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URI develops plan to arm campus police officers

Last year’s gun scare at Chafee Center Building spurs final decision in long process

The University of Rhode Island announced its intent to arm its campus police officers April 14 following a year of school-wide discussion.

According to a statement released by URI President David Dooley, the URI Department of Public Safety is developing a plan to implement the arming process. This plan will include intensive training, background checks and a URI Police Policy and Procedure Oversight Committee. Additional details about the plan will be released to the URI community in May.

“Our foremost priority is the safety and security of every member of our community,” Dooley wrote in his letter. “To ensure a timely and effective emergency response, University police officers must function as our first responders and therefore must be equipped to carry out this responsibility.”

Dooley’s final decision was in accordance with recommendations made by the State Police, the South Kingston Police and R.I. Attorney General Peter Kilmartin.

The year-long, campus-wide discussion preceding Dooley’s choice was sparked in part by an incident involving an alleged gunman in the Chafee Social Science Center building last April that multiple news outlets reported as a genuine threat. The urgency of the decision-making process may have escalated in the aftermath of the Chafee Center incident, but URI was considering the arming of its police well before the incident, said David Lavallee, assistant director of communications at URI.

“A lot of the decision to arm police was made on the basis that the campus police were on the scene of this fake weapon instance in roughly two minutes, but they didn’t enter the building because they were unarmed,” said Dr. Paul Bueno de Mesquita, professor of psychology at URI, who said he supports university funding of non-violent training over arming officers. “The state police that were armed were there in about four-and-a-half minutes.”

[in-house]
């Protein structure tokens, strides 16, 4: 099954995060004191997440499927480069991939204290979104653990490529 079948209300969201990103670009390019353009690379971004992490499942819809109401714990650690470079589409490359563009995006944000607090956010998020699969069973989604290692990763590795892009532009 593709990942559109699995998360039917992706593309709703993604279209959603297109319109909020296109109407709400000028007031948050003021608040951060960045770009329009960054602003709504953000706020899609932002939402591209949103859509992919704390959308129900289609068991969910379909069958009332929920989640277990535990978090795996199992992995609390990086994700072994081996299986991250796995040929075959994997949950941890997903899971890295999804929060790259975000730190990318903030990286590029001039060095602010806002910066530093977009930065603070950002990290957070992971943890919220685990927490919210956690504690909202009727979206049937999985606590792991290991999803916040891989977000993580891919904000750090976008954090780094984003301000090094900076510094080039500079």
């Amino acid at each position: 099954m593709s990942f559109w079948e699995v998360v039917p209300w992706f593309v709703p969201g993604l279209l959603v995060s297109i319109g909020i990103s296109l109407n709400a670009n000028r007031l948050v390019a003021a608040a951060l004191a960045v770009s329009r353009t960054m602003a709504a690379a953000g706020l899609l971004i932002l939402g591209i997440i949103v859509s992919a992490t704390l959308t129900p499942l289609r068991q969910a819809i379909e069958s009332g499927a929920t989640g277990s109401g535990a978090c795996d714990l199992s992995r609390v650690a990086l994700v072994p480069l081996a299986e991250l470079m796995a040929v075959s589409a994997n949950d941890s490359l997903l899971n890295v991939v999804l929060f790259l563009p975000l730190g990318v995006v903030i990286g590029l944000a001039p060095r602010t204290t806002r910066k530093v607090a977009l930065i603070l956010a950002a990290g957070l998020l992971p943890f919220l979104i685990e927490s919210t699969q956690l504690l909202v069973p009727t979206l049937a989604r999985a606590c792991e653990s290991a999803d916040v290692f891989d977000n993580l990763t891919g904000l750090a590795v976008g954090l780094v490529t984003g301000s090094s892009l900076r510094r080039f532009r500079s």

Rhode Island residents with permits to carry concealed weapons may do so anywhere in the state as long as they are not intoxicated.

“Unfortunately, when you go and ban guns completely from areas, people with intentions to do bad things with guns will be less afraid to do those things,” said John Lott, president of Crime Prevention Research Center, who spoke at the Janus Forum’s  “Guns in America” forum on campus last spring.

Students and faculty members at URI have expressed mixed feelings on the matter, with some arguing that unarmed officers help maintain a non-violent campus environment.

“It’s a false belief that a police officer can intervene in a mass shooting situation, take out the shooter and save lives,” Bueno de Mesquita said. “We should really be examining what the violent threats to our student safety are.”

The most frequent violent crimes on URI campuses have been sexual assaults, not shootings, Bueno de Mesquita said. “A police officer carrying a gun does not address this problem.”

While some students and faculty members oppose Dooley’s decision, several experts say it’s imperative.

“Since 1950, with two exceptions, all the multiple-victim public shootings in the United States have taken place where guns are banned,” Lott said.

“There’s never been an instance in these recent mass shootings where the police actually intervened with their weapons and saved lives,” Bueno de Mesquita said. “If you look at Newtown or (Virginia Tech), the police never came and shot the shooter and the shooter killed himself.”

The URI procedure follows the process of arming Brown police officers that began in 2003 and continued with an outline of the initiative in 2006. The University’s plan included extensive training and testing of officers, the development of new policies on the use of force and the creation of new structures for oversight and review, said Mark Porter, Brown’s chief of police and director of public safety.

“I am very pleased with the URI president’s decision to move forward with their plans to arm their campus police officers,” Porter said. “I think the URI administration did a good job with having an inclusive plan for involving their campus community to have a full understanding of the issues surrounding campus safety.”


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